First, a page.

Computers and smartphones aren’t the only technology susceptible to malware. Experts are saying computerize medical equipment is being targeted through systems connected to the Internet as well — and the effect could have deadly consequences.
Technology Review reported Kevin Fu, a medical-device security and a computer scientist at the University of Michigan and the University of Massachusetts, Amherst, saying that although no injuries as a result of computer viruses infecting medical equipment have been reported yet, they are beginning to hamper patient-monitoring equipment.
The National Institute of Standards and Technology Information Security & Privacy Advisory Board panel discussed the potential consequences this malware could have on patients, how it is getting into the system and what can be done about it.
An example of a malware compromised system provided by Mark Olson, chief information security officer at Beth Israel Deaconess Medical Center, is fetal monitors on women experiencing a high-risk pregnancy.
“It’s not unusual for those devices, for reasons we don’t fully understand, to become compromised to the point where they can’t record and track the data,” Olson said, according to Technology Review. “Fortunately, we have a fallback model because they are high-risk [patients]. They are in an IC unit—there’s someone physically there to watch. But if they are stepping away to another patient, there is a window of time for things to go in the wrong direction.”
Another issue is hacking of devices. Tech Crunch reported at a separate conference a demonstration that hacked into a pacemaker and subjected the patient to electric shock. Not only that, but a tech expert said it is possible to spread a virus through the system distributing the shocks to other nearby pacemaker users, which would result essentially in a “mass murder.”
Here’s more from Tech Crunch on that scenario:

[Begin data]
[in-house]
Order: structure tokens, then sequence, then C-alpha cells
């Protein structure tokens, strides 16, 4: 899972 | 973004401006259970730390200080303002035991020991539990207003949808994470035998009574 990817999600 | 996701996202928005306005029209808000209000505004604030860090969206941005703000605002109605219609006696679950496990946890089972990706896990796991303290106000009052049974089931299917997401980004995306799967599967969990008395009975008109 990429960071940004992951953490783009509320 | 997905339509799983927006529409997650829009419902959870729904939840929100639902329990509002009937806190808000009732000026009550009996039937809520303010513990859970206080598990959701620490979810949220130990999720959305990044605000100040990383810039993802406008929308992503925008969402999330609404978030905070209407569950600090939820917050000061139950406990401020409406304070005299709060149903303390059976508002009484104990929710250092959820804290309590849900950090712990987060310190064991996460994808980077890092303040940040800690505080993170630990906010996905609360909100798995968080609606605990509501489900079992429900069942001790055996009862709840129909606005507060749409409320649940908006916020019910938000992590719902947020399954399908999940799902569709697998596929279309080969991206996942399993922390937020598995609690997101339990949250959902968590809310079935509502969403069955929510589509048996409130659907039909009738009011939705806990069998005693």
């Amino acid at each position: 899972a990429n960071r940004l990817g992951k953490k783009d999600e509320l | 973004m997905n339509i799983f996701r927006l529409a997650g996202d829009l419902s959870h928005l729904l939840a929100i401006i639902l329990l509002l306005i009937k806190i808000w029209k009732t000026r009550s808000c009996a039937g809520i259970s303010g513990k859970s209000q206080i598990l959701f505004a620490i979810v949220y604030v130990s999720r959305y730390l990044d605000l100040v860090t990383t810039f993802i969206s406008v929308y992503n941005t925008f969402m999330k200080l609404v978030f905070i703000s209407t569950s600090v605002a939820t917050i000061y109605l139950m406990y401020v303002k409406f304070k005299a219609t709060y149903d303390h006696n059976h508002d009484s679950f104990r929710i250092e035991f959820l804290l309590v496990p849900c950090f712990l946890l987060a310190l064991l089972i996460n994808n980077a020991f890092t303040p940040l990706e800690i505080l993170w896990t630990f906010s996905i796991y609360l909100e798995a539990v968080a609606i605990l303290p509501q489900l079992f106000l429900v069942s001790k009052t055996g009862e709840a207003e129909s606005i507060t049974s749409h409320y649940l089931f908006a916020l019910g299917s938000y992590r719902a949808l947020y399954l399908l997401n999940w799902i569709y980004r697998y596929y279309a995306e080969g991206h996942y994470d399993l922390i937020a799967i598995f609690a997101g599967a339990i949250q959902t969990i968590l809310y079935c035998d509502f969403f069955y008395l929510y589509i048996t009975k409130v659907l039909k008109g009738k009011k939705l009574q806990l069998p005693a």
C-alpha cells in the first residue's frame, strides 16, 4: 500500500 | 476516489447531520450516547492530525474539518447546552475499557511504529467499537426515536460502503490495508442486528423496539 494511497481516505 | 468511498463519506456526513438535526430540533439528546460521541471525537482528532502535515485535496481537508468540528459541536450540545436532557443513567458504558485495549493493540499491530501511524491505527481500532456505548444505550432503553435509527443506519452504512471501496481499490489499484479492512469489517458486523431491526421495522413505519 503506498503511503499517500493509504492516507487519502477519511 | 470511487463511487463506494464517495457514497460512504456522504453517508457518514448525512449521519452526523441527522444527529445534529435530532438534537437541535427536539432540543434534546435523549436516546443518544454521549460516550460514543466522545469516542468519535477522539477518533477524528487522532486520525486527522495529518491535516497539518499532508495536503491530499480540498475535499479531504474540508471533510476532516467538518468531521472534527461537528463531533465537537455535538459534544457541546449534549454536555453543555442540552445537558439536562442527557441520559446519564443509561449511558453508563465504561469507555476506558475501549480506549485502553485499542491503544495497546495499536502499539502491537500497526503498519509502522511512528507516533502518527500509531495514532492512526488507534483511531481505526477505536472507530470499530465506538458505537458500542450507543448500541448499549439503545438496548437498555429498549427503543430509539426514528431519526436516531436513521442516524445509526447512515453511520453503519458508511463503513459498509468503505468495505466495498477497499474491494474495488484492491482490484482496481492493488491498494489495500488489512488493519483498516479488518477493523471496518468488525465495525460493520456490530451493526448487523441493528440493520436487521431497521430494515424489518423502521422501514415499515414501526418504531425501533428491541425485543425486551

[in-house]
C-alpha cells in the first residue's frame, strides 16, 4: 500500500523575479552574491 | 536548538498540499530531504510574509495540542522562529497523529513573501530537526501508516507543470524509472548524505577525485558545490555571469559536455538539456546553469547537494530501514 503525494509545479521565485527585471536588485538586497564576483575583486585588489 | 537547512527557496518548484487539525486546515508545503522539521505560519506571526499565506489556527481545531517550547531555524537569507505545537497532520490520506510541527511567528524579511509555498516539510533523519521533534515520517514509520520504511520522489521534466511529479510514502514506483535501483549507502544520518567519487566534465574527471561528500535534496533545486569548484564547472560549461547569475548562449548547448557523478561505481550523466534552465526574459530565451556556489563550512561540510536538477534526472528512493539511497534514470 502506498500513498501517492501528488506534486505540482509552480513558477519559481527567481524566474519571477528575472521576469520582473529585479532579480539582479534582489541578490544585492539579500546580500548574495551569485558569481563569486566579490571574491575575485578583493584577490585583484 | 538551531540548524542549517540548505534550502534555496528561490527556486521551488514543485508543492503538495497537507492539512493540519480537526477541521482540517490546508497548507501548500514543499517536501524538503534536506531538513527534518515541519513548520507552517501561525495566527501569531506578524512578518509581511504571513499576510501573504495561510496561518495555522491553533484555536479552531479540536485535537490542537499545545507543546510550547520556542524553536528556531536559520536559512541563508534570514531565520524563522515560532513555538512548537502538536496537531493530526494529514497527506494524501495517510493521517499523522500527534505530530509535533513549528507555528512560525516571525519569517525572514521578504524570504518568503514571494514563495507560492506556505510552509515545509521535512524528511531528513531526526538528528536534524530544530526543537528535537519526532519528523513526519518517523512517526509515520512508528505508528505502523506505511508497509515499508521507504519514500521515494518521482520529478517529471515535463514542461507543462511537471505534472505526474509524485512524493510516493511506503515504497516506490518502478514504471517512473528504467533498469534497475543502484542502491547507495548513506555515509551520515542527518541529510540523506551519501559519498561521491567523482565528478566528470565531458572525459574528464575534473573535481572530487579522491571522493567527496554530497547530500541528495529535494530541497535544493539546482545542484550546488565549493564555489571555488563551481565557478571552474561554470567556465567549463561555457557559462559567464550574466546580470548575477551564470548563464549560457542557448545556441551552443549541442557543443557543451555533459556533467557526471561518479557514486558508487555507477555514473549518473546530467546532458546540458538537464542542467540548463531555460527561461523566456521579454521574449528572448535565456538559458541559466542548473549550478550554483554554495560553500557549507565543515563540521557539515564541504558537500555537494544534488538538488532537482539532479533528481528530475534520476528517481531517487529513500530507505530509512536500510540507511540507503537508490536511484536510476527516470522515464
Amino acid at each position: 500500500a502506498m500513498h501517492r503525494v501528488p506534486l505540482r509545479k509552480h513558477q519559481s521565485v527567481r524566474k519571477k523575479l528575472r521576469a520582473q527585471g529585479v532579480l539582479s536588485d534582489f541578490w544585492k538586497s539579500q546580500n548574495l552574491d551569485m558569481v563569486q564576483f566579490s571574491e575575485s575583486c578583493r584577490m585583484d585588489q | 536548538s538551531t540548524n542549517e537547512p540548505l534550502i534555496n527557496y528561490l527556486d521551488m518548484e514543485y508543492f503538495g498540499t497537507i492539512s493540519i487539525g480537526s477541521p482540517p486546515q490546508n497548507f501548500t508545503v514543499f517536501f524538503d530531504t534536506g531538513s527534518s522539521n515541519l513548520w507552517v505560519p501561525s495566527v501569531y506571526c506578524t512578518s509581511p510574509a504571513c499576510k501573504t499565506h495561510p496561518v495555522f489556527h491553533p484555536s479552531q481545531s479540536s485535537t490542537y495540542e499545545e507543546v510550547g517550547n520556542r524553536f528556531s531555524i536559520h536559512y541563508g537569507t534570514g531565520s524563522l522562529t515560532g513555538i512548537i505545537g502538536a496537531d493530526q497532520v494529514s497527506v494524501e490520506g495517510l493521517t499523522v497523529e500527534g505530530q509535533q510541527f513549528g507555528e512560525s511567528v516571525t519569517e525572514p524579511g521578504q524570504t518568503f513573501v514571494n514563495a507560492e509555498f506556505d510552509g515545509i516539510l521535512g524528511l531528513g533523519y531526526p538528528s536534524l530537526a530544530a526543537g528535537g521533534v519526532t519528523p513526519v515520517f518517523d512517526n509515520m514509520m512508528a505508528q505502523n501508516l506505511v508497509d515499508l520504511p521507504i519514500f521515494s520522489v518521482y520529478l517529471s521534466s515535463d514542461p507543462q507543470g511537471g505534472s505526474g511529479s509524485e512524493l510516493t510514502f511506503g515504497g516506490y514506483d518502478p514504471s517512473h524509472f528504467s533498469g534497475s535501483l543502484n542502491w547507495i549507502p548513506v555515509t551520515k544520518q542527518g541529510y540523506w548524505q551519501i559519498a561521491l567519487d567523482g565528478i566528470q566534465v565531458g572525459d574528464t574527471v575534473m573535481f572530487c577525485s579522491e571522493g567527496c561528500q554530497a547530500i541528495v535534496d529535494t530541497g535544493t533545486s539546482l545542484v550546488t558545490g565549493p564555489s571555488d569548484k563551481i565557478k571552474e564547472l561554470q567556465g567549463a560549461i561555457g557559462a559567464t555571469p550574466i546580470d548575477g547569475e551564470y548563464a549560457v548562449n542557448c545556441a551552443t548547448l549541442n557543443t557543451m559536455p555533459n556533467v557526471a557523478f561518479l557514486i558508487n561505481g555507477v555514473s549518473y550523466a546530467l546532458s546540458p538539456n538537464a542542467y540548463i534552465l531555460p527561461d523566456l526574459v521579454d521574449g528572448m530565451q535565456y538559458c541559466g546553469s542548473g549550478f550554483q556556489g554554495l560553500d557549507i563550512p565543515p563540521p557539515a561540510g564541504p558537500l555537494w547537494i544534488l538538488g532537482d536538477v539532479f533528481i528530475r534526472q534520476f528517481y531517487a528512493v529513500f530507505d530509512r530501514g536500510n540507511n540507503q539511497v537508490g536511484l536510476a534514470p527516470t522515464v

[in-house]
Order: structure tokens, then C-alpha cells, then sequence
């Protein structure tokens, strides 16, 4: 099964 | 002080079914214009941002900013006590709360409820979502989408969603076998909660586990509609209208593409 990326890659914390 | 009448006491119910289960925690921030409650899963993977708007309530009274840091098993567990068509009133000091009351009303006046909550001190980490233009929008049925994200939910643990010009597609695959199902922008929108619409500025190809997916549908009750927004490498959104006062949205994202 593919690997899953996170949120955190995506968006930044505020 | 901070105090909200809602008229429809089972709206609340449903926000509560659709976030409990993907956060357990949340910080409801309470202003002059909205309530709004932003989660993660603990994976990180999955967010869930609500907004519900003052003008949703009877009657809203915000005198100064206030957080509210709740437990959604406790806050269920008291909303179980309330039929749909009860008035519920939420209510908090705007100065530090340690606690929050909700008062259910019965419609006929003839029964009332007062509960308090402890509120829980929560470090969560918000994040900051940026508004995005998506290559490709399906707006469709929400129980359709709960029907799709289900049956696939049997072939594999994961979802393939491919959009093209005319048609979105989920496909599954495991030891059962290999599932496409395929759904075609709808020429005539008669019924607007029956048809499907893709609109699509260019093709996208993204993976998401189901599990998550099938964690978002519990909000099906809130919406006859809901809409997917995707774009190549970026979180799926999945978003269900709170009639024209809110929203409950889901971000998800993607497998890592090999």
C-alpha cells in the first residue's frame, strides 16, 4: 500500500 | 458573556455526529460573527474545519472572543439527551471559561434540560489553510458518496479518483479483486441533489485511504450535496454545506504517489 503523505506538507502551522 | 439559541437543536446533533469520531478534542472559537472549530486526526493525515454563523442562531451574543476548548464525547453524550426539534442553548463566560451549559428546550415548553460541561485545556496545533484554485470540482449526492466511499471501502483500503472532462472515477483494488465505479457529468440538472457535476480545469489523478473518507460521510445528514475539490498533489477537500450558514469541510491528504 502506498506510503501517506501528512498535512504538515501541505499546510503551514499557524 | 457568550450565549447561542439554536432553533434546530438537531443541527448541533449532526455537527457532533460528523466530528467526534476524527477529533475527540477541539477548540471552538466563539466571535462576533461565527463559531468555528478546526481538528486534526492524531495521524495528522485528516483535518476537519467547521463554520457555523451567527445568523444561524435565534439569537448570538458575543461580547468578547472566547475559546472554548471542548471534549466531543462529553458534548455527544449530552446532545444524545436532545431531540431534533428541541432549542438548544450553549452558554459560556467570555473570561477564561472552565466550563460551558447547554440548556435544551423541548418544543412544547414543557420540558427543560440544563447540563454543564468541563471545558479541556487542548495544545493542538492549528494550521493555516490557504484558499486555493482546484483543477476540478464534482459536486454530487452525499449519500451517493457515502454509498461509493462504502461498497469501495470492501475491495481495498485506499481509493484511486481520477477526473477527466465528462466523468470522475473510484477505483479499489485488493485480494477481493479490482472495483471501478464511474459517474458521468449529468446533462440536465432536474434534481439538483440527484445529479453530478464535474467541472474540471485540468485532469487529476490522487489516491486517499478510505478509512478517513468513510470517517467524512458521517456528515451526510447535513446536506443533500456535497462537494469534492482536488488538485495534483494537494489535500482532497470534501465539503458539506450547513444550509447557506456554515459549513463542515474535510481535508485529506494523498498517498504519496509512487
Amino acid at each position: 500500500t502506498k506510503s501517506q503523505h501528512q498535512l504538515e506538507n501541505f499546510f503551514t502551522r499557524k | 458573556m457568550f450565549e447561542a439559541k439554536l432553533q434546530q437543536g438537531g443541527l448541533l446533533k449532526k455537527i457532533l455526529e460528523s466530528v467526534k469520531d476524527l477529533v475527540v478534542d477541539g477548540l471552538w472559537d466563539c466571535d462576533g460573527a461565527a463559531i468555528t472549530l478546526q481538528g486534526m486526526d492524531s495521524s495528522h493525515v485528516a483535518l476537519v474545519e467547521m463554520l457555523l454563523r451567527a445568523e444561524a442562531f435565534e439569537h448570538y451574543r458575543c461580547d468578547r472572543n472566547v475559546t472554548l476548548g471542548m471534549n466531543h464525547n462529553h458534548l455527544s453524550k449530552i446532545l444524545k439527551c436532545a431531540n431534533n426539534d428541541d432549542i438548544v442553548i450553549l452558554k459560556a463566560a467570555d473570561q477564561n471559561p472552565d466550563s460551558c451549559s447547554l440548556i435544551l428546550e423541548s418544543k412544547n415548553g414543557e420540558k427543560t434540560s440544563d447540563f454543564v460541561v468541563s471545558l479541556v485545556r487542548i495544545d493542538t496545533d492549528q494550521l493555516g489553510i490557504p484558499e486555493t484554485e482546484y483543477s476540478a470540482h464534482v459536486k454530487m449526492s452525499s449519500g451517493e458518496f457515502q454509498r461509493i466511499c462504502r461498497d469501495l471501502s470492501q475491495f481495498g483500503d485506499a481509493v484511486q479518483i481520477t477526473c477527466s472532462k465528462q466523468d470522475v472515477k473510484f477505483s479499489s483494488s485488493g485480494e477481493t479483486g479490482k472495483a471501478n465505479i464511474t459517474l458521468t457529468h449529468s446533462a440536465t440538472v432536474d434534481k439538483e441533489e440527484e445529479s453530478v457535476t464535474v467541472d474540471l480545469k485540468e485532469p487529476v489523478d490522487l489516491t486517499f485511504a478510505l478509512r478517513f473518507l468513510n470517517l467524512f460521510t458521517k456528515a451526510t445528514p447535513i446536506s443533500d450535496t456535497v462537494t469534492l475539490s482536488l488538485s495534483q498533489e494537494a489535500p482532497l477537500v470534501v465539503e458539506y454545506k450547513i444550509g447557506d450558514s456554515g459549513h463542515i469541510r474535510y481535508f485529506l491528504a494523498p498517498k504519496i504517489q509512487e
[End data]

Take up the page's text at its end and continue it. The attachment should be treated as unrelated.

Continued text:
At the BreakPoint security conference in Melbourne [Barnaby] Jack [from IOActive] demonstrated that he could reverse engineer a pacemaker to deliver fatal shocks from within 30 feet and rewrite the devices onboard software (firmware). The pacemaker also contained a “secret function” that could activate other cardiac devices within a 30 foot-plus vicinity.
“The worst case scenario that I can think of, which is 100 percent possible with these devices, would be to load a compromised firmware update onto a programmer and … the compromised programmer would then infect the next pacemaker or ICD [implantable cardioverter-defibrillators] and then each would subsequently infect all others in range.”
Technology Review stated that hacking of medical devices was discussed at NIST as well, although no reported instances have occurred yet either.
But reporting of issues is a problem in an of itself. According to Technology Review, reporting is not required unless there is harm to a patient and medical centers may not see the point as there might not be a solution to the problem anyway. Panel participants discussed regulatory issues that prevents some from installing virus protection and making other updates to systems as well.
Read more details of what was discussed regarding medical malware in Technology Review’s full article here.
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